The Truth About Legacy ECM Migrations

by Guest - Alistair Pugin, on Aug 31, 2020 10:53:22 AM


For the longest time, SharePoint consultants have spent a considerable amount of effort having to migrate from one version of SharePoint to the next version of SharePoint. Custom applications, custom workflows, custom webparts, custom page layouts, custom everything. The easiest part was when we could do database attaches and with a bit of panel beating, we managed to get it done reasonably well.

And then came along the migration companies, the AvePoint’s, Metalogix’s, the Sharegates of the world and they greatly reduced the time it took to migrate not only content, but sites and “workspaces” from one version of SharePoint to the next. And still today, there is an entire industry that does SharePoint to SharePoint migrations. In fact, most of my MVP colleagues are still doing it, albeit mostly from SharePoint on-prem to SharePoint Online.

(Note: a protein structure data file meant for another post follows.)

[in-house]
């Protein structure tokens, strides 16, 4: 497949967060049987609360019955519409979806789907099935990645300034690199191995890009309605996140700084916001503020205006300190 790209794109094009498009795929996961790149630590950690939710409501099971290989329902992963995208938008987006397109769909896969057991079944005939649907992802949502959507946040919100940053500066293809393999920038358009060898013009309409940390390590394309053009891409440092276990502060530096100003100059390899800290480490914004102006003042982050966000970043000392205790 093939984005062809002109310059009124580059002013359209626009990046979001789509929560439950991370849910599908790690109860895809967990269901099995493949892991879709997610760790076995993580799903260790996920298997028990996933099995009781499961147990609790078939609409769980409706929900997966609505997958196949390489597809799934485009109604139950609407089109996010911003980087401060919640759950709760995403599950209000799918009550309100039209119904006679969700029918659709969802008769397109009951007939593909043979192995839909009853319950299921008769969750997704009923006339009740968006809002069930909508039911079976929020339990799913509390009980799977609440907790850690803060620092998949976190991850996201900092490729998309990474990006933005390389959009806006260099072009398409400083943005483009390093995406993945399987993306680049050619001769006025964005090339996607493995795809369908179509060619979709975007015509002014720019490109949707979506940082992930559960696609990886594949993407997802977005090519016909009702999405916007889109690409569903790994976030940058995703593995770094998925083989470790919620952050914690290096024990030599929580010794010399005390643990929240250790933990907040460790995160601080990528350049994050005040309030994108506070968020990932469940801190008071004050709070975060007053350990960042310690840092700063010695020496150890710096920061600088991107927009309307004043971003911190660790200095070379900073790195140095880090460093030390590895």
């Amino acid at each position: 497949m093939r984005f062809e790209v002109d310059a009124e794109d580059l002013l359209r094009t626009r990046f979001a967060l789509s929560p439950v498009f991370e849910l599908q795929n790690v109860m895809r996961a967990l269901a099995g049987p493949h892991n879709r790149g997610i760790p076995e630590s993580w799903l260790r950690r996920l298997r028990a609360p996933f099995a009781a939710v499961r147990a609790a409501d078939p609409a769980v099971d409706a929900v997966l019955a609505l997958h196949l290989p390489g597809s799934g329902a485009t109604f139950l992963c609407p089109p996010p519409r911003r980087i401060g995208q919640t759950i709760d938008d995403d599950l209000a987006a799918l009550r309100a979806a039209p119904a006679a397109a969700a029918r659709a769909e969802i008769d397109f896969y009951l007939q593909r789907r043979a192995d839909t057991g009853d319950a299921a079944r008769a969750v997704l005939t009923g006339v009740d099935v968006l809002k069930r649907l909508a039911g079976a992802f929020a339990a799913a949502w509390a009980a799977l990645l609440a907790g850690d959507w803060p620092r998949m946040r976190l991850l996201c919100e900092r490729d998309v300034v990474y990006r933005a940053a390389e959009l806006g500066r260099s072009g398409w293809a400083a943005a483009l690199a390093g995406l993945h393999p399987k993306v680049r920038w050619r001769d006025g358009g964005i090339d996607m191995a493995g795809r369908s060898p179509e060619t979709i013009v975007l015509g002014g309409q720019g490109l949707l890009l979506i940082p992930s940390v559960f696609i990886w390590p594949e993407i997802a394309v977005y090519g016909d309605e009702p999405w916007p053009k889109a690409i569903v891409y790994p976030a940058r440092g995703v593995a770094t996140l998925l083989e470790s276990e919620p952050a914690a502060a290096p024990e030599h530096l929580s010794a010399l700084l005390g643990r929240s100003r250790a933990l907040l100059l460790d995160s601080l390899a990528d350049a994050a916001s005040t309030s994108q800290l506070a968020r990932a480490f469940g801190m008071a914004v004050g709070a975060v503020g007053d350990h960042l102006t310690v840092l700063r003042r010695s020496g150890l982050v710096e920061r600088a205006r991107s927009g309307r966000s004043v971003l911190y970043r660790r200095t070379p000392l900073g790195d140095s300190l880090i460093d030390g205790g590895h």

Now, I started in Knowledge Management with a product called Livelink, back in 2002. I was fresh off the Infrastructure Management boat, being asked to look at this thing called Document Management, and stumbled onto ZyLab, Kofax and a few other products for image capture and naturally, we had to store the content somewhere, which ended up being Livelink. What a huge departure from what I knew as an IT consultant. Suddenly, I had to figure out what Document and Records Management was, what BPM was, what Enterprise Search, WCM, all of the M’s were. It was daunting but exciting at the same time. I fell in love with how structured and functional Livelink was.